Journal of Geographical Sciences ›› 2012, Vol. 22 ›› Issue (6): 977-988.doi: 10.1007/s11442-012-0977-3

• Climate Change • Previous Articles     Next Articles

Decreasing potential evapotranspiration in the Huanghe River Watershed in climate warming during 1960-2010

MA Xuening, ZHANG Mingjun, LI Yaju, WANG Shengjie, MA Qian, LIU Wenli   

  1. College of Geography and Environment Sciences, Northwest Normal University, Lanzhou 730070, China
  • Received:2012-05-04 Revised:2012-05-29 Online:2012-12-15 Published:2012-12-15


According to the meteorological observation data of 72 stations from 1960 to 2010 in the Huanghe (Yellow) River Watershed, China, the long-term variations of potential evapotranspiration, calculated in the modified Penman-Monteith model of Food and Agriculture Organization of the United Nations, were presented, as well as the meteorological causes for the decrease of potential evapotranspiration were discussed. Since 1960, temperature has risen significantly and potential evapotranspiration a decreasing trend, which indicated the existence of “Evaporation paradox” in the Huanghe River Watershed. This phenomenon was not consistent spatially or temporally with the increase of temperature, potential evapotranspiration decreased in spring, summer and winter, mainly over most parts of Shanxi and Henan, and some parts of Gansu, Ningxia, Inner Mongolia, and Shaanxi. During the recent half century, the trends of temperature and potential evapotranspiration were negatively correlated at most of the stations, while precipitation and potential evapotranspiration exhibited a contrary trend. Calculated in multiple regressions, the contribution to potential evapotranspiration change of related meteorological factors was discussed, including mean pressure, maximum and minimum temperature, sunshine hours, relative humidity and average wind speed. The decrease of wind speed in the Huanghe River Watershed may be the dominating factor causing potential evapotranspiration decreasing.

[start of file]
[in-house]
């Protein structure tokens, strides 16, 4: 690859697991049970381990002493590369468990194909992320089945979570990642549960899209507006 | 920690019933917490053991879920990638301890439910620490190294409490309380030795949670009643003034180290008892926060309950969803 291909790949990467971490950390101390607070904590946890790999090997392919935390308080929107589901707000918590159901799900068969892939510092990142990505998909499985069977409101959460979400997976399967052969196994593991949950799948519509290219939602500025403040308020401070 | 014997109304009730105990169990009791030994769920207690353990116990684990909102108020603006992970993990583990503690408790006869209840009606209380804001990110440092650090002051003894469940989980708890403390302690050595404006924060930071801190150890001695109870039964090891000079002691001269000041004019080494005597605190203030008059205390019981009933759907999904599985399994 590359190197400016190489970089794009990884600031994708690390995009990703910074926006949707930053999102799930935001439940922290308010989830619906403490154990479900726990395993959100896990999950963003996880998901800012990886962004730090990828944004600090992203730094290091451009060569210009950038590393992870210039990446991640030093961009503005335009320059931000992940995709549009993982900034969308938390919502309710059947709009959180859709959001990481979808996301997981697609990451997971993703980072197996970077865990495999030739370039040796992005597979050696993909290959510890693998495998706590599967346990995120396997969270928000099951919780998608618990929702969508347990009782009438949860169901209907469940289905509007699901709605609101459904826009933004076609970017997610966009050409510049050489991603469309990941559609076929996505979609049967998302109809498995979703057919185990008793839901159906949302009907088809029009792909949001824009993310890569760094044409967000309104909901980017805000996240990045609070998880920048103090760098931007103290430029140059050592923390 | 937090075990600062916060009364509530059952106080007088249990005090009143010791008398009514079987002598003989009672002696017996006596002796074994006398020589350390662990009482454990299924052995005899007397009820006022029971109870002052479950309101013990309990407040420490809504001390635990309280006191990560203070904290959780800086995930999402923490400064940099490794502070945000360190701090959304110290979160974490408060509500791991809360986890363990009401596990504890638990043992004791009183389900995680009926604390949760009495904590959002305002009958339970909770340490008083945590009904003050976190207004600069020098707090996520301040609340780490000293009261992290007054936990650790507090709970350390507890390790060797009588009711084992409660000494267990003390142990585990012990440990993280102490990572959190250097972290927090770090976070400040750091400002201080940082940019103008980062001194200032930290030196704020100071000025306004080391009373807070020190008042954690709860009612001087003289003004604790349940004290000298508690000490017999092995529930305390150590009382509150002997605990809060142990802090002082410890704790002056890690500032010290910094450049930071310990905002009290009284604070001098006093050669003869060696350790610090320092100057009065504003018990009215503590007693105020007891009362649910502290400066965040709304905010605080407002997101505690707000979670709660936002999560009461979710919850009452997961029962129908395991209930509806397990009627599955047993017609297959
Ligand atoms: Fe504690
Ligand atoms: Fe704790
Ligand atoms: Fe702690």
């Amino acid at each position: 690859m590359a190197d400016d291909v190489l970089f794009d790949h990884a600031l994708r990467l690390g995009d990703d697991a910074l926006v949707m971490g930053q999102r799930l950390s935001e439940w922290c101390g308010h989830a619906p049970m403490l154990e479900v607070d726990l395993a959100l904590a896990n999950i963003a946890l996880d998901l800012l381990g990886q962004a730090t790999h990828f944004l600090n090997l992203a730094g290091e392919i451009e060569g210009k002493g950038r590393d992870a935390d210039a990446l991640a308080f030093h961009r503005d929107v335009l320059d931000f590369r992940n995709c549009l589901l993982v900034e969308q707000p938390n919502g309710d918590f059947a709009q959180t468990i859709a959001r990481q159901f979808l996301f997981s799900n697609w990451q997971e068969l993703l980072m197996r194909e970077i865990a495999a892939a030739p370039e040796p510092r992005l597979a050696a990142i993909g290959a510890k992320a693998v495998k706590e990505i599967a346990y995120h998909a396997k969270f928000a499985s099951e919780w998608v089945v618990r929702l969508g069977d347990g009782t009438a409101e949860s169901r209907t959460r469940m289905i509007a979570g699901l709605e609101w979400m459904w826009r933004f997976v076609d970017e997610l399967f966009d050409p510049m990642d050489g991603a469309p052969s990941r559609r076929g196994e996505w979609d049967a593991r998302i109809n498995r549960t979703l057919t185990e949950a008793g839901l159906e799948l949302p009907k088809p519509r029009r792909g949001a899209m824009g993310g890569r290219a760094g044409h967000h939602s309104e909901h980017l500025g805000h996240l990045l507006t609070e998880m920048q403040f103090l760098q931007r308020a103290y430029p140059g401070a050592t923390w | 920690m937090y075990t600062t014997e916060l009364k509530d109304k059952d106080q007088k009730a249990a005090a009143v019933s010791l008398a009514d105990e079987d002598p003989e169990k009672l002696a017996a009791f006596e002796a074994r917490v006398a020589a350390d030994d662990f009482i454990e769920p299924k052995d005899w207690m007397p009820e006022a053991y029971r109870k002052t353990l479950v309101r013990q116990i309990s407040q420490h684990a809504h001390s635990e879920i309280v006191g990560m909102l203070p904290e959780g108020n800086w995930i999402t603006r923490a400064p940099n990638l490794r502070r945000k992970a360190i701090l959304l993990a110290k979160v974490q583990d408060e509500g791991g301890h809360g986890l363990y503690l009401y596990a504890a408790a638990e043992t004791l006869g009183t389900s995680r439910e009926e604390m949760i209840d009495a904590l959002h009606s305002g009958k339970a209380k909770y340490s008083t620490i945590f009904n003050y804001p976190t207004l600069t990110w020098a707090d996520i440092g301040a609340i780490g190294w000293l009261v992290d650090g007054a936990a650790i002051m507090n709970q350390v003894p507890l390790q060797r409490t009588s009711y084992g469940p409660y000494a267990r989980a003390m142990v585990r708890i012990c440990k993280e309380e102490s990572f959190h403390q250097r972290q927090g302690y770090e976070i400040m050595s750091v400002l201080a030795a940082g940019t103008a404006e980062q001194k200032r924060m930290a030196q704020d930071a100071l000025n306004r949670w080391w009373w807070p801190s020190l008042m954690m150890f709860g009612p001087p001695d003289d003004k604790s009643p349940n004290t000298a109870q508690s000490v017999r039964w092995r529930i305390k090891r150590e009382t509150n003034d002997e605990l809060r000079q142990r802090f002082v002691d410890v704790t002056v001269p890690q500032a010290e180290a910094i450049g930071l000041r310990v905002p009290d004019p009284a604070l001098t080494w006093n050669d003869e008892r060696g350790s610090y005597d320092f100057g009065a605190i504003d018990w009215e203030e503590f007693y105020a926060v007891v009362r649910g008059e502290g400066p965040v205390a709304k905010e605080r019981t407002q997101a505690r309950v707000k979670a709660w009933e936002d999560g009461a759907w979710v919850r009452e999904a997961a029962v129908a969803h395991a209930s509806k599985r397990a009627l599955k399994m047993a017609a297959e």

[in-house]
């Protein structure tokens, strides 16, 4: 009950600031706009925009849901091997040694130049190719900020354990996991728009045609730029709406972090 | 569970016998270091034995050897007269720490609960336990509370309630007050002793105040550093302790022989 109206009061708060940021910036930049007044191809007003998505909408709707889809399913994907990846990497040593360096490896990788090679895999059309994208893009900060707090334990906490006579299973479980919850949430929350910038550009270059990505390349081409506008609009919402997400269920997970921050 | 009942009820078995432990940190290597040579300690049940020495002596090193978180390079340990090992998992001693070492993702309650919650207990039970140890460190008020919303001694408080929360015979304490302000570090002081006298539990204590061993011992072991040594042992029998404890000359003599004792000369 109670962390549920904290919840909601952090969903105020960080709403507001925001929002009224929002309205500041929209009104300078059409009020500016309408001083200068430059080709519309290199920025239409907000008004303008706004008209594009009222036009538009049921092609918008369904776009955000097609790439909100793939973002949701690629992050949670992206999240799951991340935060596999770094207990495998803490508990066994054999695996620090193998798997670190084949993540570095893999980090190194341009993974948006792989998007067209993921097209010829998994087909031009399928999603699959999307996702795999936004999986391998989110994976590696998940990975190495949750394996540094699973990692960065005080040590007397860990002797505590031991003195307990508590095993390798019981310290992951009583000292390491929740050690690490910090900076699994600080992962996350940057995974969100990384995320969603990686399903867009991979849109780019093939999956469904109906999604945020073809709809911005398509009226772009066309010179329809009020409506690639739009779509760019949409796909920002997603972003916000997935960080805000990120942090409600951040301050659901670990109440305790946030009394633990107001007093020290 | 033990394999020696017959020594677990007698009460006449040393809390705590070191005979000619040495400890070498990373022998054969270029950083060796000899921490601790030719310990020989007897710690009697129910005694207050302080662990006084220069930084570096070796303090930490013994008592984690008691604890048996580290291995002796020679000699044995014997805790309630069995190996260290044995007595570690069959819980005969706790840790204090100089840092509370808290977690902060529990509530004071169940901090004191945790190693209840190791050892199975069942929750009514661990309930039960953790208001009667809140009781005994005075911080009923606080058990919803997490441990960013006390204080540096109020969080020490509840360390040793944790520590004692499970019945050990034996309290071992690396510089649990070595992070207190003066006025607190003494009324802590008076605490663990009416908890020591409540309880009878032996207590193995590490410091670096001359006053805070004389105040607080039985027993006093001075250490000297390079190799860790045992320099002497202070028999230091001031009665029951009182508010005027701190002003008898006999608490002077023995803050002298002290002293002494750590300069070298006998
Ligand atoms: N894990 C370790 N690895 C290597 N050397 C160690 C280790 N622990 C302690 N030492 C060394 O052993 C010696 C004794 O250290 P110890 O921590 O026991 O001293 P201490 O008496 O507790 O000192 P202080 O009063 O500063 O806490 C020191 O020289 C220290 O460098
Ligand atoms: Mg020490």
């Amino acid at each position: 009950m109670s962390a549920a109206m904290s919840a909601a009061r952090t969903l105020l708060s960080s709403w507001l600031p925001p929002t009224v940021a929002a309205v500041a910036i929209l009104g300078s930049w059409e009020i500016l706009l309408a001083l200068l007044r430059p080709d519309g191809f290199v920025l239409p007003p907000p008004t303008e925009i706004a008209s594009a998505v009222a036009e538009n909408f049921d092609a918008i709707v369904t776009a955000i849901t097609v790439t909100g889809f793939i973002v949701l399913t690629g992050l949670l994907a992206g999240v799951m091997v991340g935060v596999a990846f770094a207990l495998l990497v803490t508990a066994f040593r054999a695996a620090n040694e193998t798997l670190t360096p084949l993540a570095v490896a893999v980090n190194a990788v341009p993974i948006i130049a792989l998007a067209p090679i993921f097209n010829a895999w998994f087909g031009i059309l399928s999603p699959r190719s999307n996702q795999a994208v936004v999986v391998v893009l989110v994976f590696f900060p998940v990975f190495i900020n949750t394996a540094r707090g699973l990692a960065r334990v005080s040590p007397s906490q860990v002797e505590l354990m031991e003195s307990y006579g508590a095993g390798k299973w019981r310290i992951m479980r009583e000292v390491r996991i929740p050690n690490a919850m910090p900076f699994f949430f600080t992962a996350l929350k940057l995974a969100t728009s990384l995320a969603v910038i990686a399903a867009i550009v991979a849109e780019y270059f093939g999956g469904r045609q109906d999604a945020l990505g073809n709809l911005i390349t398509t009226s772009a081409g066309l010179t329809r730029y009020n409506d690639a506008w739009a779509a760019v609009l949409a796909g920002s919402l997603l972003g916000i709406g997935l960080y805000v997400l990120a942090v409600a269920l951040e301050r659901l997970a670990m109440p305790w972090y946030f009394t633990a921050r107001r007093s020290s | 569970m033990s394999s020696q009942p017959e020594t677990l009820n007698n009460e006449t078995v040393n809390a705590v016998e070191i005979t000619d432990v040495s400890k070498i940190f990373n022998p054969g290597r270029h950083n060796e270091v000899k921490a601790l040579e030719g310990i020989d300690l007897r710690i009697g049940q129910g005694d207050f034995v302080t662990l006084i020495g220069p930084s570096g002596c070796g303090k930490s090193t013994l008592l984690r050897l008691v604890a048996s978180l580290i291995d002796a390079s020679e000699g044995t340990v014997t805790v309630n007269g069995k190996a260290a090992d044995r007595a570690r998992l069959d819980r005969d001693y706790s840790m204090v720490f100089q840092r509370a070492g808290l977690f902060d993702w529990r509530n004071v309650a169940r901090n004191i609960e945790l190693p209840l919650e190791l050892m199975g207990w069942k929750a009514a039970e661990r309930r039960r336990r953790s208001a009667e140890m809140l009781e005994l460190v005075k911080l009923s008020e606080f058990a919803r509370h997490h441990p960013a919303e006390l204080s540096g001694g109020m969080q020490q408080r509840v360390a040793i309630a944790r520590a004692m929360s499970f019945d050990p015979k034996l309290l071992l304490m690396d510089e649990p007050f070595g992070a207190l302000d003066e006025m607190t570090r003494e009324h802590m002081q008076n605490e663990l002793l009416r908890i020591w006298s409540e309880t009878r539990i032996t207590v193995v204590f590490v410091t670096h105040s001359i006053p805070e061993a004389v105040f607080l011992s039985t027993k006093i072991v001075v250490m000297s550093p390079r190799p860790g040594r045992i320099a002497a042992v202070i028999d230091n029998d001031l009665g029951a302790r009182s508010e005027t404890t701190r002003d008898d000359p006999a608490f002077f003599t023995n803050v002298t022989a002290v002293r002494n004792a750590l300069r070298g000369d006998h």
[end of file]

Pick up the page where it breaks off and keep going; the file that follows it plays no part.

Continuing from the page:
Key words: Huanghe River Watershed, air temperature, precipitation, potential evapotranspiration